Cell Phone Labeling

By CMTA Staff

Capitol Update, March 19, 2010 Share this on FacebookTweet thisEmail this to a friend

Senator Mark Leno (D-San Francisco) has introduced SB 1212, Cell Phones: Specific Absorption Rate Disclosure (SAR).  This bill copies a measure based on a precautionary principle approach passed in San Francisco late last year.  Its intent is to educate the public on and reduce exposure to radio frequency (RF) energy from cell phones.

The bill mandates that a cellular telephone device or hands free device include specific SAR language at the point of sale, on the exterior packaging and in the instruction manual.  SB 1212 states that given children’s smaller head sizes, they may be more susceptible to radiation than adults.  In addition to the SAR value the bill would require the phrase: "This device emits radiation."

SB 1212 creates the impression that FCC safety standards are insufficiently protective and that "the science is incomplete."  Federal standards incorporate a fifty-fold safety factor to provide for safe exposure for all segments of the population, including children and are 20% more stringent than those employed in Europe.  The federal standards are endorsed by the international Institute of Electrical and Electronic Engineers (IEEE), the American National Standards Institute (ANSI), the National Council on Radiation Protection and Measurements (NCRP), the U.S. Environmental Protection Agency (EPA), the Food and Drug Administration (FDA), the Occupational Safety and Health Administration (OSHA) and the National Institute for Occupational Safety and Health (NIOSH).  In 2008, the U.S. National Cancer Institute stated that concerns about the potential health effects of using cellular phones "and specifically the suggestion that using a cell phone may increase a person’s risk of developing brain cancer, are not supported by a growing body of research on the subject."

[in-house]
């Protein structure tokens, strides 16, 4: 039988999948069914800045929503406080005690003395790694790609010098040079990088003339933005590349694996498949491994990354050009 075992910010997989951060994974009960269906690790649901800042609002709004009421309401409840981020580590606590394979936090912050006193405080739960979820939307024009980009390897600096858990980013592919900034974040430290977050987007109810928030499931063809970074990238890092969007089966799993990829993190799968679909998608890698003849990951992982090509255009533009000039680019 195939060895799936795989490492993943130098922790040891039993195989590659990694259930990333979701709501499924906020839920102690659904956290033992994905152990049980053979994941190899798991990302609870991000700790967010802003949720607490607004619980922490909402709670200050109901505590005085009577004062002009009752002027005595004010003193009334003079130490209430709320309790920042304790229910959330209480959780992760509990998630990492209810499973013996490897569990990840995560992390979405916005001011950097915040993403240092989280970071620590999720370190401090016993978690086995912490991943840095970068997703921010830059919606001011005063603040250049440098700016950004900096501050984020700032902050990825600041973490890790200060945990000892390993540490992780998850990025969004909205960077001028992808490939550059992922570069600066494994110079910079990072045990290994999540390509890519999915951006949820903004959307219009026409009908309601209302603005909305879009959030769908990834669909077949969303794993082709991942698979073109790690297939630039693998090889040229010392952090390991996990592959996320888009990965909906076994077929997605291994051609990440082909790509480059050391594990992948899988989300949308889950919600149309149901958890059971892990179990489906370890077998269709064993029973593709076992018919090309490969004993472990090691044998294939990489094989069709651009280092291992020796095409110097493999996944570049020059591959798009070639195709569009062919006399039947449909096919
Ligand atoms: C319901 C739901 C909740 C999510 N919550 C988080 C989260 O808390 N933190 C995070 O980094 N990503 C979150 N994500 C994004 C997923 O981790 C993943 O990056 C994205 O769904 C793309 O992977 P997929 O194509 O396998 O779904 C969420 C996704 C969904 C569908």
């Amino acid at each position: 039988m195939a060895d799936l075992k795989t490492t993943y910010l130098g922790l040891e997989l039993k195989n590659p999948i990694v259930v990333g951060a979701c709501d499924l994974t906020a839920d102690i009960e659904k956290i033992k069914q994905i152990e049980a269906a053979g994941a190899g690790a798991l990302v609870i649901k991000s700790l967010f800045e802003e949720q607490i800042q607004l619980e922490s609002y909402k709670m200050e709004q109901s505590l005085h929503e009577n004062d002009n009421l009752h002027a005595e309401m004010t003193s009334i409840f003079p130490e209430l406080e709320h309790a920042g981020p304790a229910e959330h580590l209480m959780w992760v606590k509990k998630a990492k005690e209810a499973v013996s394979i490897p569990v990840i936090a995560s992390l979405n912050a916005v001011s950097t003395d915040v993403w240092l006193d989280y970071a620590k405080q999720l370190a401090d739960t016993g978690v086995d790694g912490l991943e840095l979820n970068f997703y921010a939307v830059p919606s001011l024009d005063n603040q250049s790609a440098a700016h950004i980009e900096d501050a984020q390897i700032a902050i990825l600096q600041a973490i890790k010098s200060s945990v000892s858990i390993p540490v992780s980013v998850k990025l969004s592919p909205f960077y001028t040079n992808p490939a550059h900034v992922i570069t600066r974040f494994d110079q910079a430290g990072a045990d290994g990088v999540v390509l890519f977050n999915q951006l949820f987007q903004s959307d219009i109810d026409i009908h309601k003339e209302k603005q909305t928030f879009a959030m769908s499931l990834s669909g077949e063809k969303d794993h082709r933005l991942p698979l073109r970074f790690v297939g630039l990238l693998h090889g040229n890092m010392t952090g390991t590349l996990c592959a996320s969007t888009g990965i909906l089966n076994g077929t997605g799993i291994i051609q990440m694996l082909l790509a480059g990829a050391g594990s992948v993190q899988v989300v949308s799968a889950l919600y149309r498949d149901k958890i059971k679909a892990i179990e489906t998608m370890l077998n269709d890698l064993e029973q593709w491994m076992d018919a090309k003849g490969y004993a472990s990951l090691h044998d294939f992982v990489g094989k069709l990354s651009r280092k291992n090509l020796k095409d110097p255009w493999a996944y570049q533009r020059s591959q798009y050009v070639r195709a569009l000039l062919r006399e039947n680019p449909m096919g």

Currently consumers have access to information on SAR values and RF through the FCC website (with an appropriate context and corresponding explanation). Wireless carriers and manufacturers also provide this information on their websites and in their device manuals.

Read more Safety & Health articles

Capitol updates archive